I never grow tired of walking through the forest. I walk side by side with my senses. The air is rich with oxygen and the smell of humus fills my nose as I take a deep breath. The cool humidity blankets my skin and I feel tingly and alive. Each step I take brings with it the sound of crunching leaves and crackling branches, I hear the sweet melody of birds chiming for a mate and I listen as the breeze lightly brushes through the tops of the trees. Sometimes there is no sound at all and with it comes a calm that I am eternally grateful for. My footsteps take me down a path I may or may not have traveled before but each time I go it is the trees that draw me there. I am always humbled when I stand in the presence of the great trees. They are so grand and amazing and always take my breath away every time I see one.
I preface my blog this way because I want to introduce you to Richard Menard. Richard lives on Denman Island, British Columbia, a short 10 minute ferry ride from the east side of Vancouver Island. He and his partner Shari and their cat Mische live on a beautiful piece of land overlooking the ocean.
Richard is a sculptural artist who spends his days in the company of the great trees. Not only do they watch over him as he works, their fallen ancestors become resurrected into new artistic forms in Richard’s sculptures. They are grand and they command attention just as they did when the trees once stood in the forest. At the same time, his sculptures are simple and respectful and are a fitting homage to the fallen giants.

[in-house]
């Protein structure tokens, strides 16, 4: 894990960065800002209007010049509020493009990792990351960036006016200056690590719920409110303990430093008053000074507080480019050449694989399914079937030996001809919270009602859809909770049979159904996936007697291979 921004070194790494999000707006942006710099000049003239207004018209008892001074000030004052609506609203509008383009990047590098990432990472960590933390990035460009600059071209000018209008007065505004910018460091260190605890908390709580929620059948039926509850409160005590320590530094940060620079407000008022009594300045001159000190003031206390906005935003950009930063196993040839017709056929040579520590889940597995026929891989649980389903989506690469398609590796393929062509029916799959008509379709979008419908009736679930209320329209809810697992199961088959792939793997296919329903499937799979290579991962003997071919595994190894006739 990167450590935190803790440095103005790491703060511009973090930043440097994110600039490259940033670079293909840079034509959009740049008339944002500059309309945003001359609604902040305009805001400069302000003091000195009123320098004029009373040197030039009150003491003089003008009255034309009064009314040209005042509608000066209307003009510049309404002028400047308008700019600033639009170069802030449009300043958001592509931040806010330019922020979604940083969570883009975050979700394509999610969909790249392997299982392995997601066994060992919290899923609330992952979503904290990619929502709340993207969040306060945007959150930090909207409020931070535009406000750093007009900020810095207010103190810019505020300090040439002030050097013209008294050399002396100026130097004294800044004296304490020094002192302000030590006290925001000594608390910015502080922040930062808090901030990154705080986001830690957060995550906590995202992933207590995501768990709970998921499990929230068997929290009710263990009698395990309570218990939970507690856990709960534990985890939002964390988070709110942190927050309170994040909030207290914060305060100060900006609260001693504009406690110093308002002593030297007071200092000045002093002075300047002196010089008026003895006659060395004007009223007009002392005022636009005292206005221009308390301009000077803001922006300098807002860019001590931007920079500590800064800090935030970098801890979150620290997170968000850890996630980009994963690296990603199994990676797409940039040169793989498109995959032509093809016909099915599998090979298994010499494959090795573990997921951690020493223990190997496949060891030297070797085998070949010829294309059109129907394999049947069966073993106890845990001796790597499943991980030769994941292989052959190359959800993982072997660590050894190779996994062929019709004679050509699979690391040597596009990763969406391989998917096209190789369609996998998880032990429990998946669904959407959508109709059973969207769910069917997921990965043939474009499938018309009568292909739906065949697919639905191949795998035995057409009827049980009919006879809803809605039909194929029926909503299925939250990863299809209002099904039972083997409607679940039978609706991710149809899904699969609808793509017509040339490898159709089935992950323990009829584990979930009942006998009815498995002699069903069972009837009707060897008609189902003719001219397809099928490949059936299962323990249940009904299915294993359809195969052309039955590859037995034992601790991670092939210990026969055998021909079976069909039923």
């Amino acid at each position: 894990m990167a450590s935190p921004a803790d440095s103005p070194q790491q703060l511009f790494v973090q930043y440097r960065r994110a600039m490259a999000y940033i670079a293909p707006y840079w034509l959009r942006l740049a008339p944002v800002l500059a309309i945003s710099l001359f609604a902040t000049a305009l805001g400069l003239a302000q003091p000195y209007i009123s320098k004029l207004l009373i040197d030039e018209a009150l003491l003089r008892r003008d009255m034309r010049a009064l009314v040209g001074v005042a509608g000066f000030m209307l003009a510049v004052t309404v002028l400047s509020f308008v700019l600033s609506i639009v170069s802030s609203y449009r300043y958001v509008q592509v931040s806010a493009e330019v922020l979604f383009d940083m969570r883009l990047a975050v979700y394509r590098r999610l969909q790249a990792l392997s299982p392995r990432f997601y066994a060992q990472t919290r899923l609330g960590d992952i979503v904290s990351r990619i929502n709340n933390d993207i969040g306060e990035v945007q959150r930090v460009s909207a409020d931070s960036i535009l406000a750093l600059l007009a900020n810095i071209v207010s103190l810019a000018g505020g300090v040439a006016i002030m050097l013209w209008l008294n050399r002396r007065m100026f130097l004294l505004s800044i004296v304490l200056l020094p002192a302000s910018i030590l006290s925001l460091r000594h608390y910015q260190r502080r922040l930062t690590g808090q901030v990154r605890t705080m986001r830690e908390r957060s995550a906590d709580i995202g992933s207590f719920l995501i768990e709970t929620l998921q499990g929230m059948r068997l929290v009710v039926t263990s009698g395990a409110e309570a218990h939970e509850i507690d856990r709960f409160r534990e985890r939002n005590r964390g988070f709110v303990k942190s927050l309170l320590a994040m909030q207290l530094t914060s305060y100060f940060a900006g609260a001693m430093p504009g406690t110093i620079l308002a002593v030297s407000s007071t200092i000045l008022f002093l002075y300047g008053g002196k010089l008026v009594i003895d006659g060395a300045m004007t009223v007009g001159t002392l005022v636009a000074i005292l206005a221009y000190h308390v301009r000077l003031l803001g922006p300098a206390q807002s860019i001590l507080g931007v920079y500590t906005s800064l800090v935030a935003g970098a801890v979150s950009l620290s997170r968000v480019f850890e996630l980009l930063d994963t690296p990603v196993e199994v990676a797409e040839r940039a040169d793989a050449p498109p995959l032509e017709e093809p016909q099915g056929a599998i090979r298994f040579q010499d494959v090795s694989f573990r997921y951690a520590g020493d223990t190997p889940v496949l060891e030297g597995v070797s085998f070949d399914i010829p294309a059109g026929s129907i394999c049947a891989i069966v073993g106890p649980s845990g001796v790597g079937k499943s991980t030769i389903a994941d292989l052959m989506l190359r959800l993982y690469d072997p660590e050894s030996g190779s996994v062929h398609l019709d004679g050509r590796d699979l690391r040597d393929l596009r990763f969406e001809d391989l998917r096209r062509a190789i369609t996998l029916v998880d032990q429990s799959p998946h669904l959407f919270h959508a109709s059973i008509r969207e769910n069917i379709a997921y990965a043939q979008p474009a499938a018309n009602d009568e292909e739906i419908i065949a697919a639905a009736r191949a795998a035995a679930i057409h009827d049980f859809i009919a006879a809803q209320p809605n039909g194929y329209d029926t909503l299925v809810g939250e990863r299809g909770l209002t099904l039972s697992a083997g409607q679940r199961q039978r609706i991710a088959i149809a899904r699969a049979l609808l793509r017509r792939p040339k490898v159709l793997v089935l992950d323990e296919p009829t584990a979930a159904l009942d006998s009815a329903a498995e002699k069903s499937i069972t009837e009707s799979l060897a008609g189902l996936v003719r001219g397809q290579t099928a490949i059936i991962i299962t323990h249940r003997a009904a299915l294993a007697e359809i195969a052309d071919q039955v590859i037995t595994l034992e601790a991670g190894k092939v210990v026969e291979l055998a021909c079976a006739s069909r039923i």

Click on the thumbnail image to show a larger view.
Richard loves to work with burls not only for the challenge but also for the inner beauty of the tree. He can bring out the colours and the patterns in the detailed work he does. Burls can be elusive as they are not all that common, especially when you are looking for something big. It starts as a rough and tumble process once Richard finds what he is seeking. Most of the time the burls aren’t sitting in a convenient location, they are super heavy and they are awkward due to their size. Once he wrestles the hulking piece of wood onto his truck with a little help from his ratchet lever hoist, he takes it to his studio where it will sit quietly and wait until Richard finds an idea for that particular piece. It is a chunky and clunky task when he begins to work with the rough piece. He quickly cuts away the bulk to reveal the basic form and as time goes on the tools become more refined and the sculpture begins to come to life. Primarily, he carves faces with smooth, delicate features and closed eyes from red and yellow cedar. The faces are peaceful and serene and give the whole sculpture a meditative quality.
Click on the thumbnail image to show a larger view.
“In our modern world, a great many of us experience a daily bombardment of noise, imagery and over-stimulation. My intention is to create art that invites the experiencer to contemplate, breathe and feel at peace.”
– Richard Menard